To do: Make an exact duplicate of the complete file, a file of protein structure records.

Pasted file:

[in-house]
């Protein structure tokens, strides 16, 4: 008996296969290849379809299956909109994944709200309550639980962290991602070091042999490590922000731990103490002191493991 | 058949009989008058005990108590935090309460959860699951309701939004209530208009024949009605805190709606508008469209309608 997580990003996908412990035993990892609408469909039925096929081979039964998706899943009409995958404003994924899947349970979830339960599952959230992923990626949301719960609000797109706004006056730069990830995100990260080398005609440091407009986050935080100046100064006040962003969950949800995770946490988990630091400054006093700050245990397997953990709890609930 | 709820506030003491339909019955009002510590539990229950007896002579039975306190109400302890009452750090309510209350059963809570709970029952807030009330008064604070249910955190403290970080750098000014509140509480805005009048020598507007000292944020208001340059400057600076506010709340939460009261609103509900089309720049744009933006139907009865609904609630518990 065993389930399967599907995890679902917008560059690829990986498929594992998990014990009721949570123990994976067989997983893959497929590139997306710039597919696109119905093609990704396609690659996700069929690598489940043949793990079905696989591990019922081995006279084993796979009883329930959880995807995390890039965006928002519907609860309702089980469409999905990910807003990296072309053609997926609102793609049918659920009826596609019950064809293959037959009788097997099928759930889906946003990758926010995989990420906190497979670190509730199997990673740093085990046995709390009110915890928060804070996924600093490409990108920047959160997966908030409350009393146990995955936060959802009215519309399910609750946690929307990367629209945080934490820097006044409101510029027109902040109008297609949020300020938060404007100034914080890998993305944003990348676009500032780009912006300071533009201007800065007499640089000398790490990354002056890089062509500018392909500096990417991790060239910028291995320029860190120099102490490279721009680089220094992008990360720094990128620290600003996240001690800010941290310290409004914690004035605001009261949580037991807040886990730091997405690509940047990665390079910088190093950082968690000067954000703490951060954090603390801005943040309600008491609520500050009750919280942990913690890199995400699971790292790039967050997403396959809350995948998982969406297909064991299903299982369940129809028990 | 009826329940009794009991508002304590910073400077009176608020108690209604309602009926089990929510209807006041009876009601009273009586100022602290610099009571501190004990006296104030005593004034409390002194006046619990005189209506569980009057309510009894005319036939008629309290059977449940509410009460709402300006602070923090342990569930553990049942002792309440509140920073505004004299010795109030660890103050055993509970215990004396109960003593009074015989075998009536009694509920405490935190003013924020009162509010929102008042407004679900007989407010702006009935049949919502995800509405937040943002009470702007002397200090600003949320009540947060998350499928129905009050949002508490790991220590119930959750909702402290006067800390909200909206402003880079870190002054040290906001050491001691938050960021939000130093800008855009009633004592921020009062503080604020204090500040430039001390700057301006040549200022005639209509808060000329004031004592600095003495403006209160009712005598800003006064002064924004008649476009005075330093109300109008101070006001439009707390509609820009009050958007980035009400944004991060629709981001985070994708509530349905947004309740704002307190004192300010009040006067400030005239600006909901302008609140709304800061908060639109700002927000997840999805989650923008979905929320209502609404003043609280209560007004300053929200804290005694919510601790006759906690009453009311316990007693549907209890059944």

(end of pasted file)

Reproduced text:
[in-house]
């Protein structure tokens, strides 16, 4: 008996296969290849379809299956909109994944709200309550639980962290991602070091042999490590922000731990103490002191493991 | 058949009989008058005990108590935090309460959860699951309701939004209530208009024949009605805190709606508008469209309608 997580990003996908412990035993990892609408469909039925096929081979039964998706899943009409995958404003994924899947349970979830339960599952959230992923990626949301719960609000797109706004006056730069990830995100990260080398005609440091407009986050935080100046100064006040962003969950949800995770946490988990630091400054006093700050245990397997953990709890609930 | 709820506030003491339909019955009002510590539990229950007896002579039975306190109400302890009452750090309510209350059963809570709970029952807030009330008064604070249910955190403290970080750098000014509140509480805005009048020598507007000292944020208001340059400057600076506010709340939460009261609103509900089309720049744009933006139907009865609904609630518990 065993389930399967599907995890679902917008560059690829990986498929594992998990014990009721949570123990994976067989997983893959497929590139997306710039597919696109119905093609990704396609690659996700069929690598489940043949793990079905696989591990019922081995006279084993796979009883329930959880995807995390890039965006928002519907609860309702089980469409999905990910807003990296072309053609997926609102793609049918659920009826596609019950064809293959037959009788097997099928759930889906946003990758926010995989990420906190497979670190509730199997990673740093085990046995709390009110915890928060804070996924600093490409990108920047959160997966908030409350009393146990995955936060959802009215519309399910609750946690929307990367629209945080934490820097006044409101510029027109902040109008297609949020300020938060404007100034914080890998993305944003990348676009500032780009912006300071533009201007800065007499640089000398790490990354002056890089062509500018392909500096990417991790060239910028291995320029860190120099102490490279721009680089220094992008990360720094990128620290600003996240001690800010941290310290409004914690004035605001009261949580037991807040886990730091997405690509940047990665390079910088190093950082968690000067954000703490951060954090603390801005943040309600008491609520500050009750919280942990913690890199995400699971790292790039967050997403396959809350995948998982969406297909064991299903299982369940129809028990 | 009826329940009794009991508002304590910073400077009176608020108690209604309602009926089990929510209807006041009876009601009273009586100022602290610099009571501190004990006296104030005593004034409390002194006046619990005189209506569980009057309510009894005319036939008629309290059977449940509410009460709402300006602070923090342990569930553990049942002792309440509140920073505004004299010795109030660890103050055993509970215990004396109960003593009074015989075998009536009694509920405490935190003013924020009162509010929102008042407004679900007989407010702006009935049949919502995800509405937040943002009470702007002397200090600003949320009540947060998350499928129905009050949002508490790991220590119930959750909702402290006067800390909200909206402003880079870190002054040290906001050491001691938050960021939000130093800008855009009633004592921020009062503080604020204090500040430039001390700057301006040549200022005639209509808060000329004031004592600095003495403006209160009712005598800003006064002064924004008649476009005075330093109300109008101070006001439009707390509609820009009050958007980035009400944004991060629709981001985070994708509530349905947004309740704002307190004192300010009040006067400030005239600006909901302008609140709304800061908060639109700002927000997840999805989650923008979905929320209502609404003043609280209560007004300053929200804290005694919510601790006759906690009453009311316990007693549907209890059944």